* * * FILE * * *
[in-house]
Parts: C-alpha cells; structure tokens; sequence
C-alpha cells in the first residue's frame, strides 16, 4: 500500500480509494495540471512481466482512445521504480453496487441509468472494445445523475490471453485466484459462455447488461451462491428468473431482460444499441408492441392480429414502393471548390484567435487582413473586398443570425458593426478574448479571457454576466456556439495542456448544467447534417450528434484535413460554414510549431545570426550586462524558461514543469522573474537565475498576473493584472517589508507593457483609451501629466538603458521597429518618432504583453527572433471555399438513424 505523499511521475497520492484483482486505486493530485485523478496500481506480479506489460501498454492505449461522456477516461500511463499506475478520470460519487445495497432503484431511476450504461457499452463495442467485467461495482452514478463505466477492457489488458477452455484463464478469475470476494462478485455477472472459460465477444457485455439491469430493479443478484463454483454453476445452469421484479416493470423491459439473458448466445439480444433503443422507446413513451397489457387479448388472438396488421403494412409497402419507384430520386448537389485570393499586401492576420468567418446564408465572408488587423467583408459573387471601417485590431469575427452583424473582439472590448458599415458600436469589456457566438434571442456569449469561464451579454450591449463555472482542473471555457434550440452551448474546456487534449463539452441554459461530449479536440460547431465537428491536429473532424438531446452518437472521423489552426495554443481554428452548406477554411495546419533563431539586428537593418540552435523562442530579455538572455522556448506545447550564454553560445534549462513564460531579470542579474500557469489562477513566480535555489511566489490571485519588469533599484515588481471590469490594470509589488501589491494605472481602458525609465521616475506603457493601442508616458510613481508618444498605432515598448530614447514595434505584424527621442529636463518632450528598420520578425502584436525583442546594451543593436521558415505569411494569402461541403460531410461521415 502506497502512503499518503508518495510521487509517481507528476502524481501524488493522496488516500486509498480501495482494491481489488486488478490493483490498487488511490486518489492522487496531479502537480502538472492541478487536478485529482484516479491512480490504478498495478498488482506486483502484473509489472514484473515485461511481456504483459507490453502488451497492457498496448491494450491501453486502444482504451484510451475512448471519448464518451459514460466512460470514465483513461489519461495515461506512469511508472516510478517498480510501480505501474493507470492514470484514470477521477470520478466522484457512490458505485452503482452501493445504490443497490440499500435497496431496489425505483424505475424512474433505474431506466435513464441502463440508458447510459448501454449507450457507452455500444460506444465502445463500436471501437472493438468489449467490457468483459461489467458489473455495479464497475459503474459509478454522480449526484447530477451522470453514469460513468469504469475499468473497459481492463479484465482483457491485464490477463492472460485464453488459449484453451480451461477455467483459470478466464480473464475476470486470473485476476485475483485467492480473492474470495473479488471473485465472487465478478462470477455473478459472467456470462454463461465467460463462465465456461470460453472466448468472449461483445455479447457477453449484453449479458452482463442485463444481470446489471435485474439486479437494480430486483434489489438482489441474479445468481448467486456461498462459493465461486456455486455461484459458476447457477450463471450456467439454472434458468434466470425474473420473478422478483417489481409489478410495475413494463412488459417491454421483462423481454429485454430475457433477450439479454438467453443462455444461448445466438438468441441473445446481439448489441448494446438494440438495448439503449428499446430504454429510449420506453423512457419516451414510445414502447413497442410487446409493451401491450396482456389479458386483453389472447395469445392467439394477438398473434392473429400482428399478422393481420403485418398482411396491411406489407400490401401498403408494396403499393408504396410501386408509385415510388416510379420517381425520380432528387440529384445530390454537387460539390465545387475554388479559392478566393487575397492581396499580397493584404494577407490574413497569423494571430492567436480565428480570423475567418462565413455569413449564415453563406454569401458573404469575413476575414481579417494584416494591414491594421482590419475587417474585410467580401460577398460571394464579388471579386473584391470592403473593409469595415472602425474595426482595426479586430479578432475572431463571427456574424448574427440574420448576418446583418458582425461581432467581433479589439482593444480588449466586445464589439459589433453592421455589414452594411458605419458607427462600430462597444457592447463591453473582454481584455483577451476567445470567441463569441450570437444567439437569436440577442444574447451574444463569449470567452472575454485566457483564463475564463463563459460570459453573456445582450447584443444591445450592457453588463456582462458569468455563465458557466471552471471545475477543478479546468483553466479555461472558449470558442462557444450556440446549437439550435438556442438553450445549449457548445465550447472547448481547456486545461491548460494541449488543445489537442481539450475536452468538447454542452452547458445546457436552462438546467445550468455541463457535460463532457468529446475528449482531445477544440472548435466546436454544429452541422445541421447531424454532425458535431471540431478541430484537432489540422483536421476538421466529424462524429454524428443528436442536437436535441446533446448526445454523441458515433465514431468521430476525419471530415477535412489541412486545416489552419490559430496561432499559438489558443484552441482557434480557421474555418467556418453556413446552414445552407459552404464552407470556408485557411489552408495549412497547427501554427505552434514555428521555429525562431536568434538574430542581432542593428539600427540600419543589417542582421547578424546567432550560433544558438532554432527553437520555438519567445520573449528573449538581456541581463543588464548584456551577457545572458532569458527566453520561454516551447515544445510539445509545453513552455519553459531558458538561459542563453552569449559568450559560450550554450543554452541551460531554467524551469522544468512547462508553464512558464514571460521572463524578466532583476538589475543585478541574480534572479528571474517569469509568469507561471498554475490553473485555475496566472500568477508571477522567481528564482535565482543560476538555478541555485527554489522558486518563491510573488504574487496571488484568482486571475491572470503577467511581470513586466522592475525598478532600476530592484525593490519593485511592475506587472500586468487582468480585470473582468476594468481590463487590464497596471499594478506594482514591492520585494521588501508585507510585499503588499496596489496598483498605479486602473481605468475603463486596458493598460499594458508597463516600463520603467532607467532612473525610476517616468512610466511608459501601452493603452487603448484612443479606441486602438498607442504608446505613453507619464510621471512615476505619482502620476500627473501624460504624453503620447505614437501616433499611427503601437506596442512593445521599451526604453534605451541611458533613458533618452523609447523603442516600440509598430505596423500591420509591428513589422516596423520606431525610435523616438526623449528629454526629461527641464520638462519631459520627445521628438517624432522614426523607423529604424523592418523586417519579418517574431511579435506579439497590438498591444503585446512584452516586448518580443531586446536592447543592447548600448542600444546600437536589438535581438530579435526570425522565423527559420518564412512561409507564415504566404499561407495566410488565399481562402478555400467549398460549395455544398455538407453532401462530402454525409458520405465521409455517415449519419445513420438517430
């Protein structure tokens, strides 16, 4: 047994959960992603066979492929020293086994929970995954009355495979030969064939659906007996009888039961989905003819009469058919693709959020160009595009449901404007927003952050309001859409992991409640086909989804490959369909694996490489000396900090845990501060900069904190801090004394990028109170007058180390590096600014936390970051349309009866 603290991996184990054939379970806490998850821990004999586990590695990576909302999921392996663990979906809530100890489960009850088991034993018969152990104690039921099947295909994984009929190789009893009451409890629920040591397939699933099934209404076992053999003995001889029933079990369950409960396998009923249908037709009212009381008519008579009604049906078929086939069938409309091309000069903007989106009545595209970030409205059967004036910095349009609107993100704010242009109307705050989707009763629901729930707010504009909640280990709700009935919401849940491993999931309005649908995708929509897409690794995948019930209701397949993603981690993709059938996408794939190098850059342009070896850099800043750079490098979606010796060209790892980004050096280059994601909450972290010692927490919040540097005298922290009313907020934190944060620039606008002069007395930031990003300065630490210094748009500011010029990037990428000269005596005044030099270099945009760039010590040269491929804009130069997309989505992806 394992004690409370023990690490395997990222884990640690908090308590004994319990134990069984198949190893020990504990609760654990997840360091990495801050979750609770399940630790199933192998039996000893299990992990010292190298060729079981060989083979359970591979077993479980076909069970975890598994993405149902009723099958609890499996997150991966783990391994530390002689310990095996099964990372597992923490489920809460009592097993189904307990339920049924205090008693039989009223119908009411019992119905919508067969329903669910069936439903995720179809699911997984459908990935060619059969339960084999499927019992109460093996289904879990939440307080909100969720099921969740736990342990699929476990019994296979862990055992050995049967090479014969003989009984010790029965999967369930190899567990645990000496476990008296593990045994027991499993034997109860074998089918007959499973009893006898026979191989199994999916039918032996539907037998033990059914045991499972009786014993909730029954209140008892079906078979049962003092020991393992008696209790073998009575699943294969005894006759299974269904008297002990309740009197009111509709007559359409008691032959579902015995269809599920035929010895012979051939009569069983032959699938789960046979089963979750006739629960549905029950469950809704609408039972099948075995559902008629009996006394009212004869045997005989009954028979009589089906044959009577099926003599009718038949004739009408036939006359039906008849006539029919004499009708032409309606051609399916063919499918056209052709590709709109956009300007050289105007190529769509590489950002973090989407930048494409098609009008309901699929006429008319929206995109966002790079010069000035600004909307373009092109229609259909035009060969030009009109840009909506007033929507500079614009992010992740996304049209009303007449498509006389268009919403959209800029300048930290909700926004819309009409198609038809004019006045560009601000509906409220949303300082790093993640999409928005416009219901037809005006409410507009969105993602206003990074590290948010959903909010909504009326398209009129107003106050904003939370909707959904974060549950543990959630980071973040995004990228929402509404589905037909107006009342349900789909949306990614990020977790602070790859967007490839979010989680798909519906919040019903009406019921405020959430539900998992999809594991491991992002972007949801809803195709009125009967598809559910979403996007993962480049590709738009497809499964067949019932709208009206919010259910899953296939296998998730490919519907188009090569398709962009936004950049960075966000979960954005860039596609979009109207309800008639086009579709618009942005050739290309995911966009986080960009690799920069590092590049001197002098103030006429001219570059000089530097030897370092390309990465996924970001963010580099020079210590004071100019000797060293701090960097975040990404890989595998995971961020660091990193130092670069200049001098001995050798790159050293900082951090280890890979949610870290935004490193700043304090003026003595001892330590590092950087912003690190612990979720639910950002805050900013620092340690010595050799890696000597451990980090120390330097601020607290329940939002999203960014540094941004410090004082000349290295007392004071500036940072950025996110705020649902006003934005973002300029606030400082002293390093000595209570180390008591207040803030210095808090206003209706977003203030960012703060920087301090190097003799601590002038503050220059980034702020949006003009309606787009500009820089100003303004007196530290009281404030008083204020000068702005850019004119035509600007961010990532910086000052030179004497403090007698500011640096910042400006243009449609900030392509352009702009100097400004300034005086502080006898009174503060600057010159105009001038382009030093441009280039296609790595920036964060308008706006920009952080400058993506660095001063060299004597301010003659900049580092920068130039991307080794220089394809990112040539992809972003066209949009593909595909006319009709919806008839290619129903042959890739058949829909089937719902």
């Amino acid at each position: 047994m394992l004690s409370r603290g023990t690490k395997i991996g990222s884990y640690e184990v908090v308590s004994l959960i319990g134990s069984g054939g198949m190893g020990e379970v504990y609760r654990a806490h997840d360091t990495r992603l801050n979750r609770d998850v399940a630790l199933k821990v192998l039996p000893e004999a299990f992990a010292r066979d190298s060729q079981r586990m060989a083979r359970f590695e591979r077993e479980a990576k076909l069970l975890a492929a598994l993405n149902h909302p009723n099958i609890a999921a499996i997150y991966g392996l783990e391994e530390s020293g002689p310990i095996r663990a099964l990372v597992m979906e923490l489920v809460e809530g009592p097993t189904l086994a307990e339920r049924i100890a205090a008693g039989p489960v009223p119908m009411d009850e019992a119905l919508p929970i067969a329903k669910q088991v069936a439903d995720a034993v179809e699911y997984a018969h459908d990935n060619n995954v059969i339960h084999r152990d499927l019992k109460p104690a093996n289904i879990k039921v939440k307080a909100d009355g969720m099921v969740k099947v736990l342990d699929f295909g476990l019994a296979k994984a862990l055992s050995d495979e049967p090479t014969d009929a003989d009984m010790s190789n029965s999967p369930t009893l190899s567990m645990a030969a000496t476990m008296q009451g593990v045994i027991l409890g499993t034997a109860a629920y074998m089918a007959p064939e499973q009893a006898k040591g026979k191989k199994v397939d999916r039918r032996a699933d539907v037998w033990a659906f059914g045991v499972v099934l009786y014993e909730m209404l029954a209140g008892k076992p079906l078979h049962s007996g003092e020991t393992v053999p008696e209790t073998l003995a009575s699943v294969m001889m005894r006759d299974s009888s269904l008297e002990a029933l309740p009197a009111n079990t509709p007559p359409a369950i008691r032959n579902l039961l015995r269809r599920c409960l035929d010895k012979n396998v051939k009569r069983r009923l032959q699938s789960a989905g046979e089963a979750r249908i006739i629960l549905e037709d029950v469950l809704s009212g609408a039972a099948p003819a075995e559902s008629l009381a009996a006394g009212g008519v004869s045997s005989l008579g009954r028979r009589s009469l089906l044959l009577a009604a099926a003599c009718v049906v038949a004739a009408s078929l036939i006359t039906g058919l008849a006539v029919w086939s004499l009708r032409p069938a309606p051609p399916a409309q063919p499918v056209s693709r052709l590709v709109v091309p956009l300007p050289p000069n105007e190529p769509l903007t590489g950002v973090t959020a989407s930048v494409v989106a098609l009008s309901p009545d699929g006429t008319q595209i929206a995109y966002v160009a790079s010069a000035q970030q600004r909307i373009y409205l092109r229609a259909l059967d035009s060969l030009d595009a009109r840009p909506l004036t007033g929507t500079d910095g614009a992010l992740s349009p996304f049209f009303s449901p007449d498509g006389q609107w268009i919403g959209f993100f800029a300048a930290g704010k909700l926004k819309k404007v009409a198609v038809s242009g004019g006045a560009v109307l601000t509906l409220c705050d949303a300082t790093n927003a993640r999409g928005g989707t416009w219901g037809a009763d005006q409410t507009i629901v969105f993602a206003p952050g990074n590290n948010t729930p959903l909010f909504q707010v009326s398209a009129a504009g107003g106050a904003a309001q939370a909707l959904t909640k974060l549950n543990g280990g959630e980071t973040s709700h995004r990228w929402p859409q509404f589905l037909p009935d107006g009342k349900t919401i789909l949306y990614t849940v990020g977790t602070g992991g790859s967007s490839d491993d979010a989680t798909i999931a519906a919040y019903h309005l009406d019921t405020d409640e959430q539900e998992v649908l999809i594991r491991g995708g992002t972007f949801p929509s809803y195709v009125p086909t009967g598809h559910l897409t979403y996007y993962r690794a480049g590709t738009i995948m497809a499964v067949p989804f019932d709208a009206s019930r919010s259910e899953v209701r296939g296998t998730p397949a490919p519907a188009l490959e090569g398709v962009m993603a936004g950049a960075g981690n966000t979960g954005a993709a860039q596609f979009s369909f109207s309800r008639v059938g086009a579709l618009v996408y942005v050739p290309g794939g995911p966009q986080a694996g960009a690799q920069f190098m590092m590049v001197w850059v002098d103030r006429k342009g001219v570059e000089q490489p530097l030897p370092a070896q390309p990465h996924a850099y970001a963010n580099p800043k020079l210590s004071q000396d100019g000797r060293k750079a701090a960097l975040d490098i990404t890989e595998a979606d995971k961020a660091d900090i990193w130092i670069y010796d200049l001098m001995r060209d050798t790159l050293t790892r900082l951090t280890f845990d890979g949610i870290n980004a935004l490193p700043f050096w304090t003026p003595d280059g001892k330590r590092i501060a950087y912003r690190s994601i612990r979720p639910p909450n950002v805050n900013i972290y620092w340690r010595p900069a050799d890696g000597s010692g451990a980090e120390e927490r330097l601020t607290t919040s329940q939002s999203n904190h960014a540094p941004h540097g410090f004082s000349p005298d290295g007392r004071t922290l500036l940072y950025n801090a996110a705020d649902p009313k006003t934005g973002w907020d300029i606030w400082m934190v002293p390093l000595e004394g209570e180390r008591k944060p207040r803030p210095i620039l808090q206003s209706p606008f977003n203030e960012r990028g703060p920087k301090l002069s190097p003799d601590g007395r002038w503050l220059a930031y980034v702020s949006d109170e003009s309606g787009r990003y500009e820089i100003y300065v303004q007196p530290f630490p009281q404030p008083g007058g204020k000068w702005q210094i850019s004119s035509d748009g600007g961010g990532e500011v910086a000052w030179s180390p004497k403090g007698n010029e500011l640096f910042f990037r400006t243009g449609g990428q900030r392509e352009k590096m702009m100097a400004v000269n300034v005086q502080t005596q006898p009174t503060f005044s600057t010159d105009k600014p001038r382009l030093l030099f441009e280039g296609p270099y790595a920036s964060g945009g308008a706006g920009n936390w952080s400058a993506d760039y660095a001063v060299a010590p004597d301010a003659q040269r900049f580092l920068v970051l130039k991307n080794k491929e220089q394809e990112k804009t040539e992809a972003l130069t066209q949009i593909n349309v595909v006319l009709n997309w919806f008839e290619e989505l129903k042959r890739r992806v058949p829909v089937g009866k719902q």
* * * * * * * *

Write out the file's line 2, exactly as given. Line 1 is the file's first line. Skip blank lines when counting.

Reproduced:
Parts: C-alpha cells; structure tokens; sequence